Category Archives: Eurozone

France FDI – Emerging Market?

Investment in France fell 77% last year according to the UN’s report on Global Investment Trends (here), to $5.7 Billion.

That’s the report that kicked things off,  since it’s been downhill. The Figaro picked it up with: Les investisseurs étrangers délaissent la France and try to make a disaster bad thing look normal, by saying  the data is volatile and the charts look more like peaks and valleys. Ok but… As support they refer to an outdated document from the Banque de France. Strange.

The FDI inflows for the top 20 economies are here, find France…

FDI Top 20 2013

And once Zerohedge got a hold of it (here), you could count on an interesting perspective.

Foreign Investment In France Crashes 77% In 2013 (Most On Record) To 26 Year Lows And they do a great job with charts…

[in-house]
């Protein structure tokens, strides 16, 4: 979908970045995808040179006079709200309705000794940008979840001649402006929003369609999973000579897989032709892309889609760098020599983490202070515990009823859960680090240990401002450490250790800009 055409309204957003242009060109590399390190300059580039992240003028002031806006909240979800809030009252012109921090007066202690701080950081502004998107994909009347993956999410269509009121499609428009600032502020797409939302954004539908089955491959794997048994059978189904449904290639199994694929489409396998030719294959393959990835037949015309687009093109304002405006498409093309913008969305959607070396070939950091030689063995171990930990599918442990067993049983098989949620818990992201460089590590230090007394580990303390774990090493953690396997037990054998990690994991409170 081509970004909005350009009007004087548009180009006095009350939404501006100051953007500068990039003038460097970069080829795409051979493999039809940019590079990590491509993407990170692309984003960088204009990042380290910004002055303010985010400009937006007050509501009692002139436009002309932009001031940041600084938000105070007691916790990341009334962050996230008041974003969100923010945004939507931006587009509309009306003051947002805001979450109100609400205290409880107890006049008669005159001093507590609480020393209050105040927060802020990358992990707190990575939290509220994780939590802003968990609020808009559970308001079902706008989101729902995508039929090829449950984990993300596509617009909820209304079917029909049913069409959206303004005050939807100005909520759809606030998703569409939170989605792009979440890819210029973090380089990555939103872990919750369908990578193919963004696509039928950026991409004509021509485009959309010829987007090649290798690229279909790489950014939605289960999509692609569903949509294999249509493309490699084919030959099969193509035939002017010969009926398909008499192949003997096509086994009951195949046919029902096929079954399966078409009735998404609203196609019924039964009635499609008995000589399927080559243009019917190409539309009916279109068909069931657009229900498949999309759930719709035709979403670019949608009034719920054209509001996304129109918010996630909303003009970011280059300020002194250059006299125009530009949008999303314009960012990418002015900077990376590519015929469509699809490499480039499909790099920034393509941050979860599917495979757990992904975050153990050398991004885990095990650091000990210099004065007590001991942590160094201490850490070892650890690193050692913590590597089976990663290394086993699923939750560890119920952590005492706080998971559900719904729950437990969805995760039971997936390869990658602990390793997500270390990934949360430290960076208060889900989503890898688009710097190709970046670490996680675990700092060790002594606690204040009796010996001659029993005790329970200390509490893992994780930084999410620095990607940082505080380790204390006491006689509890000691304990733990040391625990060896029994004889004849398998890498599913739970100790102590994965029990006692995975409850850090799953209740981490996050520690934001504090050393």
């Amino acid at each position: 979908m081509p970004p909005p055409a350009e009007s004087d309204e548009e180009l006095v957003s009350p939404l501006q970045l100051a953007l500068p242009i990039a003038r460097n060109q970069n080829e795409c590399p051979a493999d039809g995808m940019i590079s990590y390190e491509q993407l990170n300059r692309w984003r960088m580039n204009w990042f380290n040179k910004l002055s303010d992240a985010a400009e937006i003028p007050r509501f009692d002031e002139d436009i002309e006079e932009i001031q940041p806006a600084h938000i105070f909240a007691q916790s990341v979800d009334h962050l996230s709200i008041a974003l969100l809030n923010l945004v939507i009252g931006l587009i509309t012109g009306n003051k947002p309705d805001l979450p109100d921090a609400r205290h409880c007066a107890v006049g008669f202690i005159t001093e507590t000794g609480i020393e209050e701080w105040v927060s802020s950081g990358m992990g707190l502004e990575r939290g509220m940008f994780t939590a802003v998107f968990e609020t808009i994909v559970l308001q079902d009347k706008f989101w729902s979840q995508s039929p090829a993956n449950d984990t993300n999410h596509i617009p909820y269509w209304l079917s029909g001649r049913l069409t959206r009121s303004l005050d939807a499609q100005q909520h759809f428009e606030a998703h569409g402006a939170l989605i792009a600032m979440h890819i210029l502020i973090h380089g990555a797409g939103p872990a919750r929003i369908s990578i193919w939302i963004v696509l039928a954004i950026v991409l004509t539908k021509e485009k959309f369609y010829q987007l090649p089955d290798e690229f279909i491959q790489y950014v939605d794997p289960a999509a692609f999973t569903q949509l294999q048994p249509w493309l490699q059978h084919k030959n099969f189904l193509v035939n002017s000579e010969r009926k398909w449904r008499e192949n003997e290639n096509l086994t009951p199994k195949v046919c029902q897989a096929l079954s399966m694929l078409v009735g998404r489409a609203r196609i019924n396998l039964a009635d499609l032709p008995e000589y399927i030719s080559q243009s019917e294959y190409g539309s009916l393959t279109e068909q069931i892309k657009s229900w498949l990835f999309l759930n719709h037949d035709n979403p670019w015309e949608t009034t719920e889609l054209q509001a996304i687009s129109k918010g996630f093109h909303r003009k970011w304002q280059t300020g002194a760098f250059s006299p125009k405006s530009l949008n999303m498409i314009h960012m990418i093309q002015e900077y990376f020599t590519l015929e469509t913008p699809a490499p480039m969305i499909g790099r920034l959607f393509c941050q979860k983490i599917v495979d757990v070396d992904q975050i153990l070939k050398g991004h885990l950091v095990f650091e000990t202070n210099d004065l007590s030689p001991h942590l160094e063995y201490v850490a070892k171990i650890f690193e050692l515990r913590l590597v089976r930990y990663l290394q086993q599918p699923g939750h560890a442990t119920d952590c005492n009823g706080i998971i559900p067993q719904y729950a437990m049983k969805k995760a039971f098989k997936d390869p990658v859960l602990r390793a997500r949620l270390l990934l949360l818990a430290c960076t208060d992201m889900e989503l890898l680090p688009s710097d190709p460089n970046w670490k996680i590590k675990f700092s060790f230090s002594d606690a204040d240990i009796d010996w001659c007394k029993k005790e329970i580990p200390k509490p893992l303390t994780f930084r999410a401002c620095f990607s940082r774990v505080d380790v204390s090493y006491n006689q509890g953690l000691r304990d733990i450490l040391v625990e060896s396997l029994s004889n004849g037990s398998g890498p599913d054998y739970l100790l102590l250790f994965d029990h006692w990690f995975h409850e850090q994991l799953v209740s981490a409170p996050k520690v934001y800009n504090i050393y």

FDI France

I couldn’t help thinking that Google’s sale (and loss) of Motorola to Lenovo surpasses a full year of foreign direct investment in France.

Have a great weekend.

Calvin Screaming

Market Manipulation

Calvin ScreamingEvery so often I get thinking about The Manipulated Market. When markets defy logic to such an extreme degree only one of two explanations is possible. 1) Either your understanding of the forces that move markets is so fundamentally flawed that migrant farm work might be more rewarding; or 2) forces are at work which neither the press, bloggers, twitterers, or even Ben Bernanke have the courage to ‘expose’, question, criticize, regulate, or remotely ‘deal with’.

To Big To Fail = Big Enough To Manipulate.

We’re living through a sort of post 9/11 self-reflection while at the same time struggling with the contradictions of rising ‘wealth’ and shrinking disposable income. Capitalism is taking a hit, privacy is taking a hit, and the free market altar seems to be experiencing Alzheimers under stimulus ad infinitum. Some traders make every effort to avoid any and all ‘macro’ inputs to their trading strategy and focus only on: charts, price action, measurable ratios, divergences, volatility, etc. etc. etc. Those traders, presumably investment bank equity desks, and your friendly neighborhood algo are doing well… Very well.